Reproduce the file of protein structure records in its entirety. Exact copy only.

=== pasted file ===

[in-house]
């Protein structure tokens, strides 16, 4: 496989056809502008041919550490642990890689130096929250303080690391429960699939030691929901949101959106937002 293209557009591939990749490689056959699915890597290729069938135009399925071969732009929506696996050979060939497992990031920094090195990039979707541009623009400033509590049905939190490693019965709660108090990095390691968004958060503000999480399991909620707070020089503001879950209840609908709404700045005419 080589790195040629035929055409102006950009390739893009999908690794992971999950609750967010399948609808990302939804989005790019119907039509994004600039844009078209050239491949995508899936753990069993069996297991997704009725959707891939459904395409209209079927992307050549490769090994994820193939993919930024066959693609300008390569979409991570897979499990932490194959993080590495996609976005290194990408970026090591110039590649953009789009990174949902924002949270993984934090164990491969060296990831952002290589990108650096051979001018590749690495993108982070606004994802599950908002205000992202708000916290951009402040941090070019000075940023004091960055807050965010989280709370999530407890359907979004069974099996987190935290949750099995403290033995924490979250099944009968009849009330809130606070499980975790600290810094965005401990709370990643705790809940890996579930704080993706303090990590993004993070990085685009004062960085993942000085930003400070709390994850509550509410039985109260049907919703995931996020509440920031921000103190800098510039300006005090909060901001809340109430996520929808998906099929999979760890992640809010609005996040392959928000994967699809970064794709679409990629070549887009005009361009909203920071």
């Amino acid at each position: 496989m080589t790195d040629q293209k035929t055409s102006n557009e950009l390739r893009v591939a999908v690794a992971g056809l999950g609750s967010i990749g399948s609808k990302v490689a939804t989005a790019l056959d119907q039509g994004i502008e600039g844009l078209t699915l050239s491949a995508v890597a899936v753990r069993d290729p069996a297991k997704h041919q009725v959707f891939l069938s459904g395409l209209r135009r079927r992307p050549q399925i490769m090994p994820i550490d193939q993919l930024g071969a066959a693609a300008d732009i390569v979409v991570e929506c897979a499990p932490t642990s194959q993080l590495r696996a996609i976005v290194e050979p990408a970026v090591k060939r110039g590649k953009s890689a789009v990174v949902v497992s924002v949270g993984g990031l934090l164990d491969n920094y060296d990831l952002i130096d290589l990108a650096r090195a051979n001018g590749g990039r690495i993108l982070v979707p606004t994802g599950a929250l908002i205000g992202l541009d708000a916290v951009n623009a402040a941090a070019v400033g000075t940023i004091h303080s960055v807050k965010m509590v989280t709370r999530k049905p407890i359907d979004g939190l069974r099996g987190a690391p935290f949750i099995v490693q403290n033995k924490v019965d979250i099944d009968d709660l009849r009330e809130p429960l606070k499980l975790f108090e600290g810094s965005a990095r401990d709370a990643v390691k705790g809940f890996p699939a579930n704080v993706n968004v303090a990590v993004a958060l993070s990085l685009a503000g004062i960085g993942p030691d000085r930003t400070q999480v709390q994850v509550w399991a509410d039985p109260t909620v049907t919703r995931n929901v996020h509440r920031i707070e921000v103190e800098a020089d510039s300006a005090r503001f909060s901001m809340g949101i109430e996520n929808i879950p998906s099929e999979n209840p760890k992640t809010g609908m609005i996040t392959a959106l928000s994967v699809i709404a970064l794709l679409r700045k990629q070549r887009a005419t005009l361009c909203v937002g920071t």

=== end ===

[in-house]
């Protein structure tokens, strides 16, 4: 496989056809502008041919550490642990890689130096929250303080690391429960699939030691929901949101959106937002 293209557009591939990749490689056959699915890597290729069938135009399925071969732009929506696996050979060939497992990031920094090195990039979707541009623009400033509590049905939190490693019965709660108090990095390691968004958060503000999480399991909620707070020089503001879950209840609908709404700045005419 080589790195040629035929055409102006950009390739893009999908690794992971999950609750967010399948609808990302939804989005790019119907039509994004600039844009078209050239491949995508899936753990069993069996297991997704009725959707891939459904395409209209079927992307050549490769090994994820193939993919930024066959693609300008390569979409991570897979499990932490194959993080590495996609976005290194990408970026090591110039590649953009789009990174949902924002949270993984934090164990491969060296990831952002290589990108650096051979001018590749690495993108982070606004994802599950908002205000992202708000916290951009402040941090070019000075940023004091960055807050965010989280709370999530407890359907979004069974099996987190935290949750099995403290033995924490979250099944009968009849009330809130606070499980975790600290810094965005401990709370990643705790809940890996579930704080993706303090990590993004993070990085685009004062960085993942000085930003400070709390994850509550509410039985109260049907919703995931996020509440920031921000103190800098510039300006005090909060901001809340109430996520929808998906099929999979760890992640809010609005996040392959928000994967699809970064794709679409990629070549887009005009361009909203920071």
């Amino acid at each position: 496989m080589t790195d040629q293209k035929t055409s102006n557009e950009l390739r893009v591939a999908v690794a992971g056809l999950g609750s967010i990749g399948s609808k990302v490689a939804t989005a790019l056959d119907q039509g994004i502008e600039g844009l078209t699915l050239s491949a995508v890597a899936v753990r069993d290729p069996a297991k997704h041919q009725v959707f891939l069938s459904g395409l209209r135009r079927r992307p050549q399925i490769m090994p994820i550490d193939q993919l930024g071969a066959a693609a300008d732009i390569v979409v991570e929506c897979a499990p932490t642990s194959q993080l590495r696996a996609i976005v290194e050979p990408a970026v090591k060939r110039g590649k953009s890689a789009v990174v949902v497992s924002v949270g993984g990031l934090l164990d491969n920094y060296d990831l952002i130096d290589l990108a650096r090195a051979n001018g590749g990039r690495i993108l982070v979707p606004t994802g599950a929250l908002i205000g992202l541009d708000a916290v951009n623009a402040a941090a070019v400033g000075t940023i004091h303080s960055v807050k965010m509590v989280t709370r999530k049905p407890i359907d979004g939190l069974r099996g987190a690391p935290f949750i099995v490693q403290n033995k924490v019965d979250i099944d009968d709660l009849r009330e809130p429960l606070k499980l975790f108090e600290g810094s965005a990095r401990d709370a990643v390691k705790g809940f890996p699939a579930n704080v993706n968004v303090a990590v993004a958060l993070s990085l685009a503000g004062i960085g993942p030691d000085r930003t400070q999480v709390q994850v509550w399991a509410d039985p109260t909620v049907t919703r995931n929901v996020h509440r920031i707070e921000v103190e800098a020089d510039s300006a005090r503001f909060s901001m809340g949101i109430e996520n929808i879950p998906s099929e999979n209840p760890k992640t809010g609908m609005i996040t392959a959106l928000s994967v699809i709404a970064l794709l679409r700045k990629q070549r887009a005419t005009l361009c909203v937002g920071t």